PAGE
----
Someone rightly said every click is a wish. And the website is to fulfill that wish. The creativity lies in driving the CTRs, which means altering few creative elements here and there to optimise the media performance. I have tried to use bright idea through the banners, but they don’t deliver CTR (or bring about the conversions on our website). Banners and text links are the lowest hanging fruits of the internet marketing domain, where the interaction starts.
The greatest impact on a brand through a website is through the website. There are a few links which I think is worth a mention, because they have done a lot good to the internet marketing and getting it closer to building brands (and not just limit it to a performance driver). They are the true testimonials to engagement/buzz/interactive marketing (the order is not a reflection of their ranking)….
1. Sunsilk Gang of Girls. They boast a decent traffic with 100K users within 4 months of its launch. Though originally, HLL had to use a lot of media muscle to drive traction, but they has been very persistent on this front. The best part is that the website is updated frequently, and now has a celeb zone with Priyanka Chopra, DJ Pearl, Piya Rai Chodhary, Dippanita sharma as contributors. The wesbite looks good, but the speed of page down load is very slow.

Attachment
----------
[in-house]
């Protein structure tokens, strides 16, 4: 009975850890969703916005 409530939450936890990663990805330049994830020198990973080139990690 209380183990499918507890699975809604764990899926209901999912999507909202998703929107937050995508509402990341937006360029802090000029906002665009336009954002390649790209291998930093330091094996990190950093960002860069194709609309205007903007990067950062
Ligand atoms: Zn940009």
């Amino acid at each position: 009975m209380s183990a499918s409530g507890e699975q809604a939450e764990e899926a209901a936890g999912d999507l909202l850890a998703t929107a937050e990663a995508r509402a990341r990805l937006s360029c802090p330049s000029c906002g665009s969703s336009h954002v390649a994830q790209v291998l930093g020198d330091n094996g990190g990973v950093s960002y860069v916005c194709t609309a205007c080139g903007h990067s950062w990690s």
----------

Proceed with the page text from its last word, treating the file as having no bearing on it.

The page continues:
2. Mentoshelpline.com: I love their communication, (have you seen the latest one, which is called “the missing link“?). It is entertaining, engaging and very innovative. Checkout the helpline lady. You will also come across a great list of problems- love, professional etc. The site tickles you and has a huge brand rub-off. It has a new avatar called Mentosfriendsline.com . If you have any problem, just share.
3. MakeMyTrip.com: Some innovative viral, which is a buzz in the internet circle. I have seen a few guys using this link to define their personality.
There are a few more on these lines, developed by the same agency, Webchutney.
4. Bingo:, A good site, but as great as the communication.
The brand advertisers are definitely getting excited about the medium, pepsibluebillion.com, meethamoments.com (from Cadburys) are a good step in this direction which builds brands through engagement. None of the brand advertisers have a decent website, which interacts and engages the prospective consumer. In today’s scenario, web needs to treated as a touchpoint and a medium that can’t be ignored. Net is a medium that is designed and built to allow people to do things and get results from those actions.
Simplicity is the name of the game. The only thing that’s unreasonable is the use of interactive technology simply to interact. More often than not, you end up with something that’s overly complex. And although it may be creative, it doesn’t match up with the desires (the wishes) of the consumer. Buzz and engagement is secondary.